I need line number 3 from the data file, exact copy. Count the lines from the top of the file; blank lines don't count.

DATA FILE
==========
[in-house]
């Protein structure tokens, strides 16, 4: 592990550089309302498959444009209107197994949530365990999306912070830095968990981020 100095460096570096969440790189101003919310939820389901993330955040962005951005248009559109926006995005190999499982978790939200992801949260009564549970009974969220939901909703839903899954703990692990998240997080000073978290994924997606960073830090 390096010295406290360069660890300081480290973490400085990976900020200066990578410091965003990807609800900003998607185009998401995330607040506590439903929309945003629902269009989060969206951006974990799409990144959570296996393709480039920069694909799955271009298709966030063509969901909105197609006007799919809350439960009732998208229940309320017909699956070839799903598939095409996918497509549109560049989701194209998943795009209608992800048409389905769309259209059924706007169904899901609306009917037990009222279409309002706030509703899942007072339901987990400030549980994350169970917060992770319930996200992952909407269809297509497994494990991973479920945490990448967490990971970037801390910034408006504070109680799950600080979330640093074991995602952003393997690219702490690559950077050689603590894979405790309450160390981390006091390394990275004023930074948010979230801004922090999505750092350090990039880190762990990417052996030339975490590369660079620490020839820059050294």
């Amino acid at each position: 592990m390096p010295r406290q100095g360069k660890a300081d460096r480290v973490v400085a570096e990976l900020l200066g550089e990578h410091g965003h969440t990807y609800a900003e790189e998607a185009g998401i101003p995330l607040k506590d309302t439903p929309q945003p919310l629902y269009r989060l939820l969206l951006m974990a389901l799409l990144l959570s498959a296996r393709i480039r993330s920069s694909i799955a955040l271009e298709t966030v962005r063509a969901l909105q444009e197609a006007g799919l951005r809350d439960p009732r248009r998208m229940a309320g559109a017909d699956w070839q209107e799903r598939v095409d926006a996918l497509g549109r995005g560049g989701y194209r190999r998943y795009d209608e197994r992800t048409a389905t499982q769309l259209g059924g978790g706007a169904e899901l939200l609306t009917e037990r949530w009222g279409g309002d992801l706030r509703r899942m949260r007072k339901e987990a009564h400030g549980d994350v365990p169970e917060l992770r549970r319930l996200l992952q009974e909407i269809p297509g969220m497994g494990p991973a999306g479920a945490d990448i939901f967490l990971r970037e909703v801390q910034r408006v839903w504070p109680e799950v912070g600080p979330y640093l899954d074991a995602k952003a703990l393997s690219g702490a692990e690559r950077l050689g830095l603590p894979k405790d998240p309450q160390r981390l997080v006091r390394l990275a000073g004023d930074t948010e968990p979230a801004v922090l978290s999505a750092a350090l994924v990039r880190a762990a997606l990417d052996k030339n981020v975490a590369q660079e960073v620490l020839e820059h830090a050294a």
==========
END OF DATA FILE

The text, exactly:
């Amino acid at each position: 592990m390096p010295r406290q100095g360069k660890a300081d460096r480290v973490v400085a570096e990976l900020l200066g550089e990578h410091g965003h969440t990807y609800a900003e790189e998607a185009g998401i101003p995330l607040k506590d309302t439903p929309q945003p919310l629902y269009r989060l939820l969206l951006m974990a389901l799409l990144l959570s498959a296996r393709i480039r993330s920069s694909i799955a955040l271009e298709t966030v962005r063509a969901l909105q444009e197609a006007g799919l951005r809350d439960p009732r248009r998208m229940a309320g559109a017909d699956w070839q209107e799903r598939v095409d926006a996918l497509g549109r995005g560049g989701y194209r190999r998943y795009d209608e197994r992800t048409a389905t499982q769309l259209g059924g978790g706007a169904e899901l939200l609306t009917e037990r949530w009222g279409g309002d992801l706030r509703r899942m949260r007072k339901e987990a009564h400030g549980d994350v365990p169970e917060l992770r549970r319930l996200l992952q009974e909407i269809p297509g969220m497994g494990p991973a999306g479920a945490d990448i939901f967490l990971r970037e909703v801390q910034r408006v839903w504070p109680e799950v912070g600080p979330y640093l899954d074991a995602k952003a703990l393997s690219g702490a692990e690559r950077l050689g830095l603590p894979k405790d998240p309450q160390r981390l997080v006091r390394l990275a000073g004023d930074t948010e968990p979230a801004v922090l978290s999505a750092a350090l994924v990039r880190a762990a997606l990417d052996k030339n981020v975490a590369q660079e960073v620490l020839e820059h830090a050294a």